"Deploring the lack of cooperation by UNITA in clarifying the circumstances of these tragic incidents which occurred over territory under its control and in permitting the prompt dispatch of the United Nations search and rescue mission,
"Acting under Chapter VII of the Charter of the United Nations,
"1. Condemns the downing of the two aircraft chartered by the United Nations, deplores the loss under suspicious circumstances of other commercial aircraft, and demands that all such attacks cease immediately;
"2. Reaffirms its resolve to establish the truth about the circumstances of and to determine the responsibility for the downing of the two aircraft chartered by the United Nations and the loss under suspicious circumstances of other commercial aircraft over UNITA controlled territory through an immediate and objective international investigation of these tragic incidents, and reiterates its call upon all concerned, especially UNITA, to cooperate fully with and to facilitate such an investigation;
"3. Concludes that the leader of UNITA, Mr. Jonas Savimbi, has not complied with the demands contained in its resolution 1219 (1998) of 31 December 1998;
"4. Reiterates its demand that the leader of UNITA, Mr. Jonas Savimbi, cooperate immediately and in good faith in the search for and rescue of possible survivors of the above-mentioned incidents;
"5. Welcomes the concrete actions undertaken by the Government of Angola to follow up the commitment made by the President of Angola to the Special Envoy of the Secretary-General on 5 January 1999 regarding the cooperation to be extended to the United Nations search and rescue efforts, and encourages it to continue to extend such cooperation;
"6. Requests the International Civil Aviation Organization (ICAO) to provide all possible support to the investigation of those incidents as soon as conditions on the ground permit, and urges Member States with investigative capability and expertise to assist the United Nations upon request in the investigation of those incidents;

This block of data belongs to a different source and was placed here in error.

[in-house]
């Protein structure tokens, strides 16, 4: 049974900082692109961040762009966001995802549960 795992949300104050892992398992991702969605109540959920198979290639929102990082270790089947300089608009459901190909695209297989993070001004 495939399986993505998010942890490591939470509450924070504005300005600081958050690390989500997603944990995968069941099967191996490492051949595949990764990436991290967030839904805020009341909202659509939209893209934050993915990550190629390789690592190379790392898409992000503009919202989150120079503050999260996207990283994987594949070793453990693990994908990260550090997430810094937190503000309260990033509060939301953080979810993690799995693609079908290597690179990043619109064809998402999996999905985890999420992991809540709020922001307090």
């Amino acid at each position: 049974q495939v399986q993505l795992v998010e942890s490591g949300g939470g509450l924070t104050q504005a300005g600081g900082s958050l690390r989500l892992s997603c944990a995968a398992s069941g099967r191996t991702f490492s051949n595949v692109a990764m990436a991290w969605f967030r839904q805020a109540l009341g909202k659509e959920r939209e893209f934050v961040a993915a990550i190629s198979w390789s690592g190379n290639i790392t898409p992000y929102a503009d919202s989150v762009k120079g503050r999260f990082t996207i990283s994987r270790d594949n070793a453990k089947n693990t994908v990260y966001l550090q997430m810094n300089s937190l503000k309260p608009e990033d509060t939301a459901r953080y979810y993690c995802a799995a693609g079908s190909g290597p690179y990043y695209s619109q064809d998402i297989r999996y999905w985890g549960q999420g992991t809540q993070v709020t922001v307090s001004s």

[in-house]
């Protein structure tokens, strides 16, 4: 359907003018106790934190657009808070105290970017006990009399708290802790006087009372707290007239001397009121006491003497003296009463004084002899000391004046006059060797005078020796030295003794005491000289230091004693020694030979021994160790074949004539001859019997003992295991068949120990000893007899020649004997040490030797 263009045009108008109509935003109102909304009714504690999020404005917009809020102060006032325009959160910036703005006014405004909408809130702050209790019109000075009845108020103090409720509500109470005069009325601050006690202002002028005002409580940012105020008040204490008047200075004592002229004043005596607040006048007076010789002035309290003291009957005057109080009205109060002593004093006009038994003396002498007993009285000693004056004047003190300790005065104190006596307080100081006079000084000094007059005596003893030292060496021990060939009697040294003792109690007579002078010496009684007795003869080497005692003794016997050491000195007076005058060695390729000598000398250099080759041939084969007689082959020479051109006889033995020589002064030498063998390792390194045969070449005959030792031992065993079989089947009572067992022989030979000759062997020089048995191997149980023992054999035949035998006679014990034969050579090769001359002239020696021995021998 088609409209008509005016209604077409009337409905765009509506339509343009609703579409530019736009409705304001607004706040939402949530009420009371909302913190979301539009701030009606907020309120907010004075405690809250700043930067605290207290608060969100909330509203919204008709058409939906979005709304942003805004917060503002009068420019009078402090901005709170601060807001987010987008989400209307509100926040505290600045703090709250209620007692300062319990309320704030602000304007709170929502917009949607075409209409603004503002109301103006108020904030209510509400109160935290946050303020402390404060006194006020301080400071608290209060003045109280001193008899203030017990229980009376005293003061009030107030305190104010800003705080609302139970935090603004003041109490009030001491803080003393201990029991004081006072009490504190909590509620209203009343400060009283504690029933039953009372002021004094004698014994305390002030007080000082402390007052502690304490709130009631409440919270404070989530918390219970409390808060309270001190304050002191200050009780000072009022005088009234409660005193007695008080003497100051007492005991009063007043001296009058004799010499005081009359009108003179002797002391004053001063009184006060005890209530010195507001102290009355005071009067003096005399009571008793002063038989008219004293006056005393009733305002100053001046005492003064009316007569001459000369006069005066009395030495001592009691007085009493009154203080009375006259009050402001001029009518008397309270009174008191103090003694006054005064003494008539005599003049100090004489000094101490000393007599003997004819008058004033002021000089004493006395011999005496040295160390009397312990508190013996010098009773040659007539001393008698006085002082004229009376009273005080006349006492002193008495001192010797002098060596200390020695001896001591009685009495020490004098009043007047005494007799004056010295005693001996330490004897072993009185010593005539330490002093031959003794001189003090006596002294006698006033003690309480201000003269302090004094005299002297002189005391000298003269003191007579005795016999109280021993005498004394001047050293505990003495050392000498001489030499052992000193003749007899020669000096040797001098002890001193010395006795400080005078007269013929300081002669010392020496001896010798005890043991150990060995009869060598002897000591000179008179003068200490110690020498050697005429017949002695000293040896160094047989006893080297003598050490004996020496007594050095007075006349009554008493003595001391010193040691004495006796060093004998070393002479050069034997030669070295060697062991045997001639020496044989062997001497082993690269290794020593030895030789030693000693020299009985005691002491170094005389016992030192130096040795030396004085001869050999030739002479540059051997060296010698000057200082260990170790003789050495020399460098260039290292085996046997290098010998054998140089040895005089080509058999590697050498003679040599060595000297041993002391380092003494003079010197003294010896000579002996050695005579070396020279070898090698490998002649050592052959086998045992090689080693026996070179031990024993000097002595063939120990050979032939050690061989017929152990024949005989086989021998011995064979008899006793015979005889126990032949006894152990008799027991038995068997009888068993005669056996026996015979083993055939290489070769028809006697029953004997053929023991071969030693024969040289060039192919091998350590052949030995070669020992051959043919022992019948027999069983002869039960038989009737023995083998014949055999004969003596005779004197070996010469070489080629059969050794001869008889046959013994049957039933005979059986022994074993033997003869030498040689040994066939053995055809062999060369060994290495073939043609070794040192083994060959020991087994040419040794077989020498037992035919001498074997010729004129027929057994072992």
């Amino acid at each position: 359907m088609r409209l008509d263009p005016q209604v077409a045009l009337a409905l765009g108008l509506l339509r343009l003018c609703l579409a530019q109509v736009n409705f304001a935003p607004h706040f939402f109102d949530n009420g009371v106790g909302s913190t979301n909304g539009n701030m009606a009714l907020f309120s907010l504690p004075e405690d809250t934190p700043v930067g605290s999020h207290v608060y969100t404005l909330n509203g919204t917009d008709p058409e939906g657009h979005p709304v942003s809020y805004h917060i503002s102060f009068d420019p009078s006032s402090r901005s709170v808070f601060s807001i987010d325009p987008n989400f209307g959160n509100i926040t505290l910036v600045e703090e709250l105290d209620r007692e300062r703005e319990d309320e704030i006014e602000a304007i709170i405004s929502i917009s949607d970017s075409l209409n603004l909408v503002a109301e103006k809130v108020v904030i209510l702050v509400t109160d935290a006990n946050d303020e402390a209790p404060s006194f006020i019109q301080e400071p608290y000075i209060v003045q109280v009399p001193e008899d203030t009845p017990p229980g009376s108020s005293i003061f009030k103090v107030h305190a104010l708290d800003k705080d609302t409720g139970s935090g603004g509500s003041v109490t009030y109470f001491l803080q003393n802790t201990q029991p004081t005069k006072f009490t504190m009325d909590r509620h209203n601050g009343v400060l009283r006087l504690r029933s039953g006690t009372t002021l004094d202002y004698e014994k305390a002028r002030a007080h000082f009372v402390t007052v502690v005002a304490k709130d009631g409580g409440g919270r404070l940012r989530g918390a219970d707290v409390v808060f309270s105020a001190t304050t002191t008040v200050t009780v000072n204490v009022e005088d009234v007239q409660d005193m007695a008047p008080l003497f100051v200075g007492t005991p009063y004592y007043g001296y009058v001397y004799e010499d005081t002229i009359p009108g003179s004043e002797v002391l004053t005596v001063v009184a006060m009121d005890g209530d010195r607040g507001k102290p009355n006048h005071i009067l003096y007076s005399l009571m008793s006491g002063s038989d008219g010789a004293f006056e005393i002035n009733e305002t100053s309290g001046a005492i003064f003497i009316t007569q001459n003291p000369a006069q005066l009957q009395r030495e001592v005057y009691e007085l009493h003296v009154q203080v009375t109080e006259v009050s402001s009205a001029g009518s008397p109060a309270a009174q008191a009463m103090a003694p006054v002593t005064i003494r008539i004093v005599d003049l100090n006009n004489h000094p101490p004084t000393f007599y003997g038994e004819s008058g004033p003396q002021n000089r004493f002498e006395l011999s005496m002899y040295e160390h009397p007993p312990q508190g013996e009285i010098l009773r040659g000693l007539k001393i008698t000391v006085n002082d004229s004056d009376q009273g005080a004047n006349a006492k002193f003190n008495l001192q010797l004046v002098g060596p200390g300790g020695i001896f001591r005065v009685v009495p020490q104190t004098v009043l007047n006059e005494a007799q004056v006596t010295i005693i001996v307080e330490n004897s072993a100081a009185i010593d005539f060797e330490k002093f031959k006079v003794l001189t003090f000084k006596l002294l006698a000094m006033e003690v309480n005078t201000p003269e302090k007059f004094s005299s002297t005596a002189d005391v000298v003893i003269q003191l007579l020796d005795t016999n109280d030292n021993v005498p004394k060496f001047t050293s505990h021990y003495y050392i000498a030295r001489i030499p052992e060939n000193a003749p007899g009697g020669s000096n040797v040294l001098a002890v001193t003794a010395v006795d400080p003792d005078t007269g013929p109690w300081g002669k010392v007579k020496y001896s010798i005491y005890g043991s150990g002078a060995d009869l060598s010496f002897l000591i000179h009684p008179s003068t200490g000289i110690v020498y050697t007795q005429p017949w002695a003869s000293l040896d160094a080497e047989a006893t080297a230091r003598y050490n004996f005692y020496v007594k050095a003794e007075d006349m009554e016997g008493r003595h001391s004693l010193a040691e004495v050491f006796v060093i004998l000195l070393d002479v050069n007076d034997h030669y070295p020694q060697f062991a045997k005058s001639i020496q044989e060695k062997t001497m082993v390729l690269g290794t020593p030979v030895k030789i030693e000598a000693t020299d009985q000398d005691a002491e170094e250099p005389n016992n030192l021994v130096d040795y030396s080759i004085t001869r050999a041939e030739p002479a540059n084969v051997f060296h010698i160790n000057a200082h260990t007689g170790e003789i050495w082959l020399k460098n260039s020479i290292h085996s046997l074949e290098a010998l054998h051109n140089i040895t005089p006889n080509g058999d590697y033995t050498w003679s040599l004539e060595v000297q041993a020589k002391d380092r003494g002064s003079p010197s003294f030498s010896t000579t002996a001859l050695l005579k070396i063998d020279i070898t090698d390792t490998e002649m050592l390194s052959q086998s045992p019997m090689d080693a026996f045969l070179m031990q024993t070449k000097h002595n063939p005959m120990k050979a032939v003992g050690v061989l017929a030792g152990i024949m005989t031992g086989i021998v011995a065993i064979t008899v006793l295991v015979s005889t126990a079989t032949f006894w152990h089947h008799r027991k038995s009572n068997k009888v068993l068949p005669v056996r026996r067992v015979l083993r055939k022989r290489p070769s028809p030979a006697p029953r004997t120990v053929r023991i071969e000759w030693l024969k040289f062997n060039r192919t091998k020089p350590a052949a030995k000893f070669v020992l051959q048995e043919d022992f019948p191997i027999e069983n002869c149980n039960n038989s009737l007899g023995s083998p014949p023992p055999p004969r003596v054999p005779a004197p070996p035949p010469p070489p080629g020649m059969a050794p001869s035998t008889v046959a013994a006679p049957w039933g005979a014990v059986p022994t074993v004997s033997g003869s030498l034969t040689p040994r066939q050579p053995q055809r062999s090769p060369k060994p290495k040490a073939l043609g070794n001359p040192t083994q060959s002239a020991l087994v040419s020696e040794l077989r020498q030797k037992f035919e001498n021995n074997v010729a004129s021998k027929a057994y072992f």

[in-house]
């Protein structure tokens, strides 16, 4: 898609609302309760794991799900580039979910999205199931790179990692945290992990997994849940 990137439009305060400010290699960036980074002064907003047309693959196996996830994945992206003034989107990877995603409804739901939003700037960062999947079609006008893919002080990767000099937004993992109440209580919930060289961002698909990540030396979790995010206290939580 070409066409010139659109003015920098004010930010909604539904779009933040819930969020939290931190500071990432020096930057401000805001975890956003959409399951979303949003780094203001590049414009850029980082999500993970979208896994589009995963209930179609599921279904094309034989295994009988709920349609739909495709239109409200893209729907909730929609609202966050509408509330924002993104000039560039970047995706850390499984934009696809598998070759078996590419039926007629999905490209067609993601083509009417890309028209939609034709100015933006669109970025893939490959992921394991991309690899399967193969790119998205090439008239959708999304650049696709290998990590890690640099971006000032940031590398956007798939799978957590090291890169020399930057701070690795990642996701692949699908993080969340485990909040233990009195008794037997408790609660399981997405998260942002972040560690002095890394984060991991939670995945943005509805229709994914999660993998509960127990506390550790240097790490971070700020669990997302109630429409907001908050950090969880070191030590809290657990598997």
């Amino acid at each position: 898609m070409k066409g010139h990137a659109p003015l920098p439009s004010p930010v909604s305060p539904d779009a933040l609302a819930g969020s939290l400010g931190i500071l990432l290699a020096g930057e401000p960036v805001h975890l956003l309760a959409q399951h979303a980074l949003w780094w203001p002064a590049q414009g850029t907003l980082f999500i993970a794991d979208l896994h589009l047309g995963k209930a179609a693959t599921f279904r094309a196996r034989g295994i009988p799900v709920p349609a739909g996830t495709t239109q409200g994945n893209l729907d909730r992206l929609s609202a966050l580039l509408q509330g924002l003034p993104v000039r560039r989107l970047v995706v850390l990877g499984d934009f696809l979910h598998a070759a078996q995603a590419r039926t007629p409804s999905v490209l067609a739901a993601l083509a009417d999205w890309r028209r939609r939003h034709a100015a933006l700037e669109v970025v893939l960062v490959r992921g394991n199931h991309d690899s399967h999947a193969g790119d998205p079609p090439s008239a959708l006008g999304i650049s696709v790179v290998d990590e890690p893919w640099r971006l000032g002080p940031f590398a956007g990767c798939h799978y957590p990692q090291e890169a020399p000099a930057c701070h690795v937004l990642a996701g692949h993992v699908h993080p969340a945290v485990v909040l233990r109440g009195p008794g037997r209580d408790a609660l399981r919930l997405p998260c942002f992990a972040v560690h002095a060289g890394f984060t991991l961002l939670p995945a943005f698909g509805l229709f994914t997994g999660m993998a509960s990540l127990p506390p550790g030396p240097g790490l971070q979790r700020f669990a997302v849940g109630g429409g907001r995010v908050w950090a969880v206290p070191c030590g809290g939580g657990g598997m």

"7. Stresses the obligation of Member States to comply with the measures imposed against UNITA contained in resolutions 864 (1993) of 15 September 1993, 1127 (1997) of 28 August 1997 and 1173 (1998) of 12 June 1998;
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"8. Expresses its readiness to pursue reports of violations of the measures referred to in paragraph 7 above, to take steps to reinforce the implementation of these measures and to consider the imposition of additional measures, including in the area of telecommunications, on the basis of a report to be prepared by the Committee established pursuant to resolution 864 (1993) by 15 February 1999 drawing on the expertise of relevant bodies and organizations, including the International Telecommunication Union;
"9. Encourages the Chairman of the Committee referred to in paragraph 8 above to consult with the Organization of African Unity (OAU) and the Southern African Development Community (SADC) on ways to strengthen the implementation of the measures referred to in paragraph 7 above;
"10. Decides to remain actively seized of the matter."
Explanation of Vote
PETER BURLEIGH (United States) said his country would vote in favour of the resolution because of its deep concern about the fate of the crews and passengers on the two United Nations aircraft which had been recently downed over Angola. The United States urgently called on the Government of Angola and UNITA to cooperate fully with the search and rescue mission, and the investigation of the two tragic incidents.
However, his Government was concerned about two aspects of the resolution, he said. It questioned the appropriateness of the reference to Chapter VII of the United Nations Charter, since the resolution did not seek to authorize new international enforcement action. Such a reference might be misunderstood as a step in that direction.
Also, the United States doubted the wisdom of considering imposition of sanctions against communications with UNITA, he continued. The past three weeks had demonstrated the importance of being able to communicate quickly with UNITA on search and rescue operations and other humanitarian concerns.
The conflict could only be resolved through negotiations, and not through military action, he said. A negotiated settlement could not be achieved without communication with all parties. The study requested by the present resolution must address how such communications could be maintained with all parties.